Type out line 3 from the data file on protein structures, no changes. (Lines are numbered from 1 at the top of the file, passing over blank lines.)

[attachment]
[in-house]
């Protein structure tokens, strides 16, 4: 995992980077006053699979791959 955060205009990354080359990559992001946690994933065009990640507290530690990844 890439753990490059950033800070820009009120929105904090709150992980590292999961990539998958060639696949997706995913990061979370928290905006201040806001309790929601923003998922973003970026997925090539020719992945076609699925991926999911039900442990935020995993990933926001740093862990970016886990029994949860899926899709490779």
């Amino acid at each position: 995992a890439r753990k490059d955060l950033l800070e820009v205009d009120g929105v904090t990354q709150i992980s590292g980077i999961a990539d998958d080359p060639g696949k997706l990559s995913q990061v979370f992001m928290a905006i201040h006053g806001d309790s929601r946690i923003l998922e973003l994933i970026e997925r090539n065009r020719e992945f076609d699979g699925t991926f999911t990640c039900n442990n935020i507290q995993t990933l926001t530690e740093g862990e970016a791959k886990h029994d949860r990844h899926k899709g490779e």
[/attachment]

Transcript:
């Amino acid at each position: 995992a890439r753990k490059d955060l950033l800070e820009v205009d009120g929105v904090t990354q709150i992980s590292g980077i999961a990539d998958d080359p060639g696949k997706l990559s995913q990061v979370f992001m928290a905006i201040h006053g806001d309790s929601r946690i923003l998922e973003l994933i970026e997925r090539n065009r020719e992945f076609d699979g699925t991926f999911t990640c039900n442990n935020i507290q995993t990933l926001t530690e740093g862990e970016a791959k886990h029994d949860r990844h899926k899709g490779e």